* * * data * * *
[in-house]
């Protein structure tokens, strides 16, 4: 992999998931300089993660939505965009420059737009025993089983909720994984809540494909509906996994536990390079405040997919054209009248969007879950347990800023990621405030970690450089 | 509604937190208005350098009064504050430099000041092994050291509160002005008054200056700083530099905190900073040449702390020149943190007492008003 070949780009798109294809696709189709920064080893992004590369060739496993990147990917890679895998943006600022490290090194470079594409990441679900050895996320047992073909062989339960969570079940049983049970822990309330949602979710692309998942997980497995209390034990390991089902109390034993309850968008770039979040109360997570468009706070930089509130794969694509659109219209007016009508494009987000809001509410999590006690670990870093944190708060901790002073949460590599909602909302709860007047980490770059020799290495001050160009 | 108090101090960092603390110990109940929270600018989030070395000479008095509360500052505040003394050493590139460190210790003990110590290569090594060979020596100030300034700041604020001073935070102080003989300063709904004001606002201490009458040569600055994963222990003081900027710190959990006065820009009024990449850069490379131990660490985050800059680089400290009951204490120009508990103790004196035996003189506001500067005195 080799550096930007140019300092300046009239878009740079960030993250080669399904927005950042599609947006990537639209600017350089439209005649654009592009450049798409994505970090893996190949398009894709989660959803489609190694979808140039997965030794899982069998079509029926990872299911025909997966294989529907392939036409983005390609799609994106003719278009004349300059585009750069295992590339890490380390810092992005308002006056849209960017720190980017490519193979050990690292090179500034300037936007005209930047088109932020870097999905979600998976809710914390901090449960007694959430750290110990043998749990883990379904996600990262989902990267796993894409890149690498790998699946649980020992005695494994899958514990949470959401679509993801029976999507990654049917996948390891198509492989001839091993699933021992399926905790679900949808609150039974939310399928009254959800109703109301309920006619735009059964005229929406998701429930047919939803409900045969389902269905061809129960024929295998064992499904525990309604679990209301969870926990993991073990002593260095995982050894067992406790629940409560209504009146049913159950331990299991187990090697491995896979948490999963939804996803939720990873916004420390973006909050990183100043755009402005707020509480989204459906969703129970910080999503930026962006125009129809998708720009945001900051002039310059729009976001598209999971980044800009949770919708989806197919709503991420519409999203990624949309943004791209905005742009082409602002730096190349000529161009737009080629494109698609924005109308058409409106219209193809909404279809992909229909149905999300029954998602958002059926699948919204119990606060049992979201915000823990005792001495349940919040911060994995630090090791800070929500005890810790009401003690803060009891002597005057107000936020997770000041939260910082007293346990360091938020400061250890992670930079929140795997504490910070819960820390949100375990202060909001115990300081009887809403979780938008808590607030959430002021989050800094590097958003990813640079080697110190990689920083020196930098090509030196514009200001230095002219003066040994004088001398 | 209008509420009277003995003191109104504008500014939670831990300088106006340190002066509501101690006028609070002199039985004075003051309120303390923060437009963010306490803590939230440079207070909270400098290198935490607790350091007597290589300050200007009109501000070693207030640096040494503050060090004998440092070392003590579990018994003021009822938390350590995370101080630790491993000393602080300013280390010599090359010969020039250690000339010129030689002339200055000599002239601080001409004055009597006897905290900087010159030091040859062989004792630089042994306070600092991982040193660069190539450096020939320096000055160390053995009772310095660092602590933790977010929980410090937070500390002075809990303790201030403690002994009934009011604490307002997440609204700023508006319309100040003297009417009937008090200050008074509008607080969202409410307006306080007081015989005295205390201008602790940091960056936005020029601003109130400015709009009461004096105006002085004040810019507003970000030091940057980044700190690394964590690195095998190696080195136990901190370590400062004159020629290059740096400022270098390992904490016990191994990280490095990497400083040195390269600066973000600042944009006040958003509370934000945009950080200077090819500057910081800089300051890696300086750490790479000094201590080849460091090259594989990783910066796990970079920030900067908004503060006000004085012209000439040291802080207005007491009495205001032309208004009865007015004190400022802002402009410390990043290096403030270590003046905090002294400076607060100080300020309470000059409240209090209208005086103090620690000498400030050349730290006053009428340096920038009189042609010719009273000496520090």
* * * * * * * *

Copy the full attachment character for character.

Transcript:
[in-house]
């Protein structure tokens, strides 16, 4: 992999998931300089993660939505965009420059737009025993089983909720994984809540494909509906996994536990390079405040997919054209009248969007879950347990800023990621405030970690450089 | 509604937190208005350098009064504050430099000041092994050291509160002005008054200056700083530099905190900073040449702390020149943190007492008003 070949780009798109294809696709189709920064080893992004590369060739496993990147990917890679895998943006600022490290090194470079594409990441679900050895996320047992073909062989339960969570079940049983049970822990309330949602979710692309998942997980497995209390034990390991089902109390034993309850968008770039979040109360997570468009706070930089509130794969694509659109219209007016009508494009987000809001509410999590006690670990870093944190708060901790002073949460590599909602909302709860007047980490770059020799290495001050160009 | 108090101090960092603390110990109940929270600018989030070395000479008095509360500052505040003394050493590139460190210790003990110590290569090594060979020596100030300034700041604020001073935070102080003989300063709904004001606002201490009458040569600055994963222990003081900027710190959990006065820009009024990449850069490379131990660490985050800059680089400290009951204490120009508990103790004196035996003189506001500067005195 080799550096930007140019300092300046009239878009740079960030993250080669399904927005950042599609947006990537639209600017350089439209005649654009592009450049798409994505970090893996190949398009894709989660959803489609190694979808140039997965030794899982069998079509029926990872299911025909997966294989529907392939036409983005390609799609994106003719278009004349300059585009750069295992590339890490380390810092992005308002006056849209960017720190980017490519193979050990690292090179500034300037936007005209930047088109932020870097999905979600998976809710914390901090449960007694959430750290110990043998749990883990379904996600990262989902990267796993894409890149690498790998699946649980020992005695494994899958514990949470959401679509993801029976999507990654049917996948390891198509492989001839091993699933021992399926905790679900949808609150039974939310399928009254959800109703109301309920006619735009059964005229929406998701429930047919939803409900045969389902269905061809129960024929295998064992499904525990309604679990209301969870926990993991073990002593260095995982050894067992406790629940409560209504009146049913159950331990299991187990090697491995896979948490999963939804996803939720990873916004420390973006909050990183100043755009402005707020509480989204459906969703129970910080999503930026962006125009129809998708720009945001900051002039310059729009976001598209999971980044800009949770919708989806197919709503991420519409999203990624949309943004791209905005742009082409602002730096190349000529161009737009080629494109698609924005109308058409409106219209193809909404279809992909229909149905999300029954998602958002059926699948919204119990606060049992979201915000823990005792001495349940919040911060994995630090090791800070929500005890810790009401003690803060009891002597005057107000936020997770000041939260910082007293346990360091938020400061250890992670930079929140795997504490910070819960820390949100375990202060909001115990300081009887809403979780938008808590607030959430002021989050800094590097958003990813640079080697110190990689920083020196930098090509030196514009200001230095002219003066040994004088001398 | 209008509420009277003995003191109104504008500014939670831990300088106006340190002066509501101690006028609070002199039985004075003051309120303390923060437009963010306490803590939230440079207070909270400098290198935490607790350091007597290589300050200007009109501000070693207030640096040494503050060090004998440092070392003590579990018994003021009822938390350590995370101080630790491993000393602080300013280390010599090359010969020039250690000339010129030689002339200055000599002239601080001409004055009597006897905290900087010159030091040859062989004792630089042994306070600092991982040193660069190539450096020939320096000055160390053995009772310095660092602590933790977010929980410090937070500390002075809990303790201030403690002994009934009011604490307002997440609204700023508006319309100040003297009417009937008090200050008074509008607080969202409410307006306080007081015989005295205390201008602790940091960056936005020029601003109130400015709009009461004096105006002085004040810019507003970000030091940057980044700190690394964590690195095998190696080195136990901190370590400062004159020629290059740096400022270098390992904490016990191994990280490095990497400083040195390269600066973000600042944009006040958003509370934000945009950080200077090819500057910081800089300051890696300086750490790479000094201590080849460091090259594989990783910066796990970079920030900067908004503060006000004085012209000439040291802080207005007491009495205001032309208004009865007015004190400022802002402009410390990043290096403030270590003046905090002294400076607060100080300020309470000059409240209090209208005086103090620690000498400030050349730290006053009428340096920038009189042609010719009273000496520090």